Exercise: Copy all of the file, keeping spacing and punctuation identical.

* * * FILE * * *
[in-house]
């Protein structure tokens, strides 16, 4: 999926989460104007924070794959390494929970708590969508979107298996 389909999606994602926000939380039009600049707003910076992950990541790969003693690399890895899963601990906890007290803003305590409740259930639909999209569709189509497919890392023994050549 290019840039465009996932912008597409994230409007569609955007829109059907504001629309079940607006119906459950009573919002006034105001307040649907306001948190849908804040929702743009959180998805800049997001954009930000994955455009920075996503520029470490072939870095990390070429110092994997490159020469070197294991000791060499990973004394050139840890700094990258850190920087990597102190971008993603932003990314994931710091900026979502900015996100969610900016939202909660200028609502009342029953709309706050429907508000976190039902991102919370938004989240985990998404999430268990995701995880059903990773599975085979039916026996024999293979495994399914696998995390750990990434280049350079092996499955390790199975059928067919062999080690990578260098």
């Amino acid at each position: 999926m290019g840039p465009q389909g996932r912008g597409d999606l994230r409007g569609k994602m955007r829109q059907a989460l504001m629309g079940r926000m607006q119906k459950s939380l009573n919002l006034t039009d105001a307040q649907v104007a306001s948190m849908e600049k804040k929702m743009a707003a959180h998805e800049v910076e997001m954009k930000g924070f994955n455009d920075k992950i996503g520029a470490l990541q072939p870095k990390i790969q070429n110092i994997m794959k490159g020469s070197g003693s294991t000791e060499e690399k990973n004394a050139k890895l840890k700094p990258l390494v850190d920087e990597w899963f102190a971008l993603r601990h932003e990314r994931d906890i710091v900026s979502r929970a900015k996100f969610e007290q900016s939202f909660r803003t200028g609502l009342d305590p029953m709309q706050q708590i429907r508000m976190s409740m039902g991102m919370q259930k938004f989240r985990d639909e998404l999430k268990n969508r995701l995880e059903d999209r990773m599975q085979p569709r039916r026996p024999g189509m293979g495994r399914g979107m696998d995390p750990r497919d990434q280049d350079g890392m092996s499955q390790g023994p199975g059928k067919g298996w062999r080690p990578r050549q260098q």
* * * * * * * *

[in-house]
């Protein structure tokens, strides 16, 4: 999926989460104007924070794959390494929970708590969508979107298996 389909999606994602926000939380039009600049707003910076992950990541790969003693690399890895899963601990906890007290803003305590409740259930639909999209569709189509497919890392023994050549 290019840039465009996932912008597409994230409007569609955007829109059907504001629309079940607006119906459950009573919002006034105001307040649907306001948190849908804040929702743009959180998805800049997001954009930000994955455009920075996503520029470490072939870095990390070429110092994997490159020469070197294991000791060499990973004394050139840890700094990258850190920087990597102190971008993603932003990314994931710091900026979502900015996100969610900016939202909660200028609502009342029953709309706050429907508000976190039902991102919370938004989240985990998404999430268990995701995880059903990773599975085979039916026996024999293979495994399914696998995390750990990434280049350079092996499955390790199975059928067919062999080690990578260098």
């Amino acid at each position: 999926m290019g840039p465009q389909g996932r912008g597409d999606l994230r409007g569609k994602m955007r829109q059907a989460l504001m629309g079940r926000m607006q119906k459950s939380l009573n919002l006034t039009d105001a307040q649907v104007a306001s948190m849908e600049k804040k929702m743009a707003a959180h998805e800049v910076e997001m954009k930000g924070f994955n455009d920075k992950i996503g520029a470490l990541q072939p870095k990390i790969q070429n110092i994997m794959k490159g020469s070197g003693s294991t000791e060499e690399k990973n004394a050139k890895l840890k700094p990258l390494v850190d920087e990597w899963f102190a971008l993603r601990h932003e990314r994931d906890i710091v900026s979502r929970a900015k996100f969610e007290q900016s939202f909660r803003t200028g609502l009342d305590p029953m709309q706050q708590i429907r508000m976190s409740m039902g991102m919370q259930k938004f989240r985990d639909e998404l999430k268990n969508r995701l995880e059903d999209r990773m599975q085979p569709r039916r026996p024999g189509m293979g495994r399914g979107m696998d995390p750990r497919d990434q280049d350079g890392m092996s499955q390790g023994p199975g059928k067919g298996w062999r080690p990578r050549q260098q």